This project is aimed at developing a novel type of nanoparticle formulation for targeted chemo-phototherapeutic destruction of tumors. Specifically, these nanoparticles are hybrid structures composed of erythrocyte-derived vesicles doped with two FDA-approved agents: the near infrared (NIR) chromophore, indocyanine green (ICG), and chemotherapeutic drug, doxorubicin hydrochloride (DOX). Furthermore, the surface of the nanoparticles is functionalized with the FDA-approved humanized monoclonal antibodies, Herceptin, for molecular targeting of the human epidermal growth factor receptor-2 (HER-2), whose over-expression is associated with the carcinogenesis of various solid tumors. We refer to these nanoparticles as ICG & DOX loaded NIR erythrocyte-derived transducers (ID-NETs). Upon activation by an appropriate NIR wavelength, they can transduce the absorbed light energy to generate heat for photothermal destruction of tumor, and also trigger the release of DOX into the tumor site. We hypothesize that the local delivery of ID-NETs into tumors along with combined dual photothermal-chemotherapeutic effects will lower the optical and drug dosages necessary for destruction of tumors than the corresponding dosages associated with the single modality treatment. This approach should ultimately lead to enhanced therapeutic outcomes, and reduce side effects that may otherwise result from the systemic delivery of chemotherapeutic agents, particularly at higher dosages. Our long-term goal is to commercialize ID-NETs as an agent for chemo- phototherapeutic destruction of tumors. There are no prior reports of an erythrocyte-derived nanoparticle formulation for targeted chemo-phototherapeutic destruction of tumors. Therefore, this proposal presents a highly innovative technology in treating tumors, and the first step in investigating the potential of these nanoparticles for future clinical translation.
Our specific aims (SAs) during this Phase I project are to: (1) fabricate, characterize and optimize the formulation of ID-NETs for maximum ICG and DOX loading (SA1); (2) investigate the effects of pH and laser power densities on the release kinetics of ICG and DOX from a series of ID-NETs formulations (SA2); (3) validate the effectiveness of Herceptin- functionalized ID-NETs for targeted in vitro chemo-photothermal destruction of cancer cells (SA3); (4) Investigate the utility of Herceptin-functionalized ID-NETs in mediating chemo-photothermal therapy of tumors in mice (SA4). Upon completion of the proposed Phase I studies, we will identify the optimum formulation of Herceptin- functionalized ID-NETs for maximum ICG and DOX loading, and demonstrate the feasibility for targeted chemo- photothermal therapy of tumors. Our activities during Phase II will include the development of fabrication standardization procedures and full commercialization plans. Given the existing FDA-approved status of ICG, DOX, Herceptin, and prior clinical studies with erythrocytes-based delivery systems, ID-NETs present a promising candidate for clinical translation. This Phase I application is the first step towards these endeavors.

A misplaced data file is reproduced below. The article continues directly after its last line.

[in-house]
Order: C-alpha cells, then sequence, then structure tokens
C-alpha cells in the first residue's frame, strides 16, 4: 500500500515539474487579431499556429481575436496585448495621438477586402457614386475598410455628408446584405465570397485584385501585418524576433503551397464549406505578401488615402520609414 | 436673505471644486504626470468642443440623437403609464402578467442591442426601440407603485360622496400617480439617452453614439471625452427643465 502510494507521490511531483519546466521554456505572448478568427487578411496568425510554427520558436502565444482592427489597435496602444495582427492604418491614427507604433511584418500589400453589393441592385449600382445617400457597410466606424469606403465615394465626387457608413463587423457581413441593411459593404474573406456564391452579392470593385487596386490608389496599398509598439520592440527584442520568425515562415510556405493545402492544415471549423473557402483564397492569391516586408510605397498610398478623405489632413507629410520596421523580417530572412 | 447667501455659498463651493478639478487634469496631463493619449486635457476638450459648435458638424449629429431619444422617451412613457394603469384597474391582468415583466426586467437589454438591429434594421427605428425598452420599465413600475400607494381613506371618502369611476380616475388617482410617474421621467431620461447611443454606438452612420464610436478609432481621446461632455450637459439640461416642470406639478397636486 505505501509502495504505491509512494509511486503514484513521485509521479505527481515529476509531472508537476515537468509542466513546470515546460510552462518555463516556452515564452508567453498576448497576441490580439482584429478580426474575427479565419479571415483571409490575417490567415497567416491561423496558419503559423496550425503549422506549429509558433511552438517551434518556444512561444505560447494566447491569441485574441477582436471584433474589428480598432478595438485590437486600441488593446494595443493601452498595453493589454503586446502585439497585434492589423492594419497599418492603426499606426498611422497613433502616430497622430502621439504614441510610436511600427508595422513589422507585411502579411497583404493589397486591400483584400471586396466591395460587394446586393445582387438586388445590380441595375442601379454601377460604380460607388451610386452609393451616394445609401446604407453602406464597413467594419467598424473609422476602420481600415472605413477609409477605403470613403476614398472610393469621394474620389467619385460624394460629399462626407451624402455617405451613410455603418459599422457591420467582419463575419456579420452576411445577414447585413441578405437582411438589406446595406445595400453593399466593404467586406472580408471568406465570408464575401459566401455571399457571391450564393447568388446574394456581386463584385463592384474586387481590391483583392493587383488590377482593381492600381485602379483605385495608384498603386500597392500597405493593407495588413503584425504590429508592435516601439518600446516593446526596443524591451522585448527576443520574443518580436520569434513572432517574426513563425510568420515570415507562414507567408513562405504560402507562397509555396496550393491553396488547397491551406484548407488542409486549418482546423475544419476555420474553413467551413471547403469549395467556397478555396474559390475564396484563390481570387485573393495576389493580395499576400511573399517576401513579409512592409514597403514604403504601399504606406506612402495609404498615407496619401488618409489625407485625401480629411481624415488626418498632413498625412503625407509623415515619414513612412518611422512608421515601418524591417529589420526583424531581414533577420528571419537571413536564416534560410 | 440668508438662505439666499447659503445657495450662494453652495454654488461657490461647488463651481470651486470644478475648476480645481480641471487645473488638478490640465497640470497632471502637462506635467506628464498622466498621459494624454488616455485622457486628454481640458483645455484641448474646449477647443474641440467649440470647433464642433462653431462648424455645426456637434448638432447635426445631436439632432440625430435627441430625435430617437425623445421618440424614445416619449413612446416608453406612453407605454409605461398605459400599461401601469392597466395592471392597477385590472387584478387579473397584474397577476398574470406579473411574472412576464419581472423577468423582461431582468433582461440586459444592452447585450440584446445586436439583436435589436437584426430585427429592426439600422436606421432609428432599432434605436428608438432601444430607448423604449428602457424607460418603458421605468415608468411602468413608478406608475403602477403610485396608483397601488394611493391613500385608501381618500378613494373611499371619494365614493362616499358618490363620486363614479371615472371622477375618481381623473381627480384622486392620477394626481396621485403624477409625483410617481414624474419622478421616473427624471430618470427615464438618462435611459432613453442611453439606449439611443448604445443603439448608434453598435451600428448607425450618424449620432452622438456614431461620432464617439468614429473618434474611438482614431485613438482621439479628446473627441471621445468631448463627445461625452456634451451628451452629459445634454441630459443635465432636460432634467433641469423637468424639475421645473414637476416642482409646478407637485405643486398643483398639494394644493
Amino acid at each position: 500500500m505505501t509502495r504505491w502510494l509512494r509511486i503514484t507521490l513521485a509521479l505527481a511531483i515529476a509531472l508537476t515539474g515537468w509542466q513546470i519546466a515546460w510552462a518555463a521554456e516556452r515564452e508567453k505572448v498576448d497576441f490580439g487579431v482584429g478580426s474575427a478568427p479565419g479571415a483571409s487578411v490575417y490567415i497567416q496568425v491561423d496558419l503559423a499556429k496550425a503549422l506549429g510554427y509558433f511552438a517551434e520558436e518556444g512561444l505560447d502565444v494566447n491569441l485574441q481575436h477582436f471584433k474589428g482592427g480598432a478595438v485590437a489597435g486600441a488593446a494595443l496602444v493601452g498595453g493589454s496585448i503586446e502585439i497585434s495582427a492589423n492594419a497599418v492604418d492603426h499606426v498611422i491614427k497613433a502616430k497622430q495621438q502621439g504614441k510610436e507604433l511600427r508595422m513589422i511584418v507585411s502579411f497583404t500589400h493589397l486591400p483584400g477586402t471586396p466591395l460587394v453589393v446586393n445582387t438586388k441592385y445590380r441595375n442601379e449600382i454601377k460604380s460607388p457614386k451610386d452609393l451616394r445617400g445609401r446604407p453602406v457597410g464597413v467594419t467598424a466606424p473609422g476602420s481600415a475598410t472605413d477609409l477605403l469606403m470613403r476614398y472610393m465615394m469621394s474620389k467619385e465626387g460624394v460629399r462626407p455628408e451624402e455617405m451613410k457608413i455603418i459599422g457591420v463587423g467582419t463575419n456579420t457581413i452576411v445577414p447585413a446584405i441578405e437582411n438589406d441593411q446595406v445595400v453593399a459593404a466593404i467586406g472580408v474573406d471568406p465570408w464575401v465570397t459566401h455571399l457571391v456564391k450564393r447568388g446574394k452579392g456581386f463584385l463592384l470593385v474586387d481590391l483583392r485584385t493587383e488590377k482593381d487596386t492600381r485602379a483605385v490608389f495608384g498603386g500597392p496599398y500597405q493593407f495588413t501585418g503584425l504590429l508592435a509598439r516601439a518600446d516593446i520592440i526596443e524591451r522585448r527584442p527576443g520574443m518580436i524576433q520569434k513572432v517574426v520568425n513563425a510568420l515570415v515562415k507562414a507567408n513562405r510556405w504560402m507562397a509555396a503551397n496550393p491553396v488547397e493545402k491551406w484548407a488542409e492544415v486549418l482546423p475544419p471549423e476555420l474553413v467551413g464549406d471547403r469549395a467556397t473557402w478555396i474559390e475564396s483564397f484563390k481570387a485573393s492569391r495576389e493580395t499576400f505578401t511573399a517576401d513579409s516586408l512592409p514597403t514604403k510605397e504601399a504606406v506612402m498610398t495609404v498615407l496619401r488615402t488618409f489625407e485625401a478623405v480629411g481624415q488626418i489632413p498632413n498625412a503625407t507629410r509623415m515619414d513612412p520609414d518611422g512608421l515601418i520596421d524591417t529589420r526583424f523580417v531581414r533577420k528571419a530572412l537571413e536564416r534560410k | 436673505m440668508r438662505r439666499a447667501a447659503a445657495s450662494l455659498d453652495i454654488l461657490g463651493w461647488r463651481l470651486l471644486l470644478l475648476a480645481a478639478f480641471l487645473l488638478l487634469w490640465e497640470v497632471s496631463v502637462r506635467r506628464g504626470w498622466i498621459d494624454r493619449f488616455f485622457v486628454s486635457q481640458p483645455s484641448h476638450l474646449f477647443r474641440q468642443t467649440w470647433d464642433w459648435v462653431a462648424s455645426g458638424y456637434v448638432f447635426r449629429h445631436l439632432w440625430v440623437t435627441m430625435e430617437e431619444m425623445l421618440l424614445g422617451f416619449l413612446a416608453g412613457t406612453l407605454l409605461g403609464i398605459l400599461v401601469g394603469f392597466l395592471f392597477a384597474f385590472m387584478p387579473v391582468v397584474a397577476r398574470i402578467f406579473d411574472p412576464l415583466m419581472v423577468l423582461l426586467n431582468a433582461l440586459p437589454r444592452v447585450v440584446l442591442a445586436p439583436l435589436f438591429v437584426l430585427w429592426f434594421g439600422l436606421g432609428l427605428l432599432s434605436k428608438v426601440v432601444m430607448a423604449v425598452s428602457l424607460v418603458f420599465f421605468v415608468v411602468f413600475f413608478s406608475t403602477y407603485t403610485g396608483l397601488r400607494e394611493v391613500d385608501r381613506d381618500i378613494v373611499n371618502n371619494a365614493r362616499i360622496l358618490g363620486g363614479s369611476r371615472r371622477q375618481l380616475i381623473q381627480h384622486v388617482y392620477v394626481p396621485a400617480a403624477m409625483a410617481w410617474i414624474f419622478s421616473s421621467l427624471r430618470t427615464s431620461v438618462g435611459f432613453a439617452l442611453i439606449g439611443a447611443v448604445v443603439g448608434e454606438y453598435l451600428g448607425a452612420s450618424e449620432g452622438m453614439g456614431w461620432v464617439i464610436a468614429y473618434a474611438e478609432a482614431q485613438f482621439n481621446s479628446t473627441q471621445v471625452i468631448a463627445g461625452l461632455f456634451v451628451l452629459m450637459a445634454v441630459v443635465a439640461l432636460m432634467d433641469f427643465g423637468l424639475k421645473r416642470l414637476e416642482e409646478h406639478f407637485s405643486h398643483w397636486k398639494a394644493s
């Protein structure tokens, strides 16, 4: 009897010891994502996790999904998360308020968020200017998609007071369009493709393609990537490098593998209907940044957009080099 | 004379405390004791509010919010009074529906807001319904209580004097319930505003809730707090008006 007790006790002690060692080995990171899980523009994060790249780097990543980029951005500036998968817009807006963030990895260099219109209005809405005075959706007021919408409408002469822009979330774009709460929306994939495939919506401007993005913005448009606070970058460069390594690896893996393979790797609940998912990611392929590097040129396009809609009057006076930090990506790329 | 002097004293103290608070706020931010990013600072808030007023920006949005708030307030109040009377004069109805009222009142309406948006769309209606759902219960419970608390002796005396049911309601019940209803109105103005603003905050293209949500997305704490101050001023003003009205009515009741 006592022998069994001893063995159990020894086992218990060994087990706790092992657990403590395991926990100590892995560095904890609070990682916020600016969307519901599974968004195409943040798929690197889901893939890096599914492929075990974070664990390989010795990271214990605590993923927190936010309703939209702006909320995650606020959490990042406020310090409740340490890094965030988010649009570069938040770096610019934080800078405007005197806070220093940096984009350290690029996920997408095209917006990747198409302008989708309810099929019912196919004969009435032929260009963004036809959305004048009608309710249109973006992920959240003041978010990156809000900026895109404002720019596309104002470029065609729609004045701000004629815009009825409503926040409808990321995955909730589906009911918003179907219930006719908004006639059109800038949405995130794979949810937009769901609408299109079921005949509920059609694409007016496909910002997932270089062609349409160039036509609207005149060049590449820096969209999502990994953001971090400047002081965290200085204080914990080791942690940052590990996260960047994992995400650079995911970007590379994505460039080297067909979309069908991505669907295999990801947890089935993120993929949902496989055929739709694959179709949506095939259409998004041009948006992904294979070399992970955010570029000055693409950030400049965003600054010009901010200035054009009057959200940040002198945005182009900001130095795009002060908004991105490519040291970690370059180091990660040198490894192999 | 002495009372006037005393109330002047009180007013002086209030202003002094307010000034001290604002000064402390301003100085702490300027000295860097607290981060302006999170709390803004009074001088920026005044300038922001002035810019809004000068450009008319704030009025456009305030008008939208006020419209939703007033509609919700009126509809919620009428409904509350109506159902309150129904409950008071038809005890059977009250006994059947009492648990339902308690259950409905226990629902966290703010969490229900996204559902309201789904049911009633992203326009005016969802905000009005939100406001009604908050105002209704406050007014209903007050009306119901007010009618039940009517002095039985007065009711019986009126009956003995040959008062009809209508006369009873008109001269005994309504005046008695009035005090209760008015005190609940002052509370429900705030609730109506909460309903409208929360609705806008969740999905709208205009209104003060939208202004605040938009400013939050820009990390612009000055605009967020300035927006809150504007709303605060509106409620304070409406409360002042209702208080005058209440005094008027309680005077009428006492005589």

This project is aimed at developing a novel type of nanoparticle formulation derived from red blood cells for intraoperative destruction of tumors by combining molecular targeting of specific cancer cell biomarkers with a dual chemo-phototherapeutic modality. Our long-term goal is to commercialize these nanoparticles as an agent for targeted chemo-photothermal therapy. We expect that the proposed therapeutic technology will have tremendous clinical impact in cancer treatment, and ultimately, improve patient response and survival.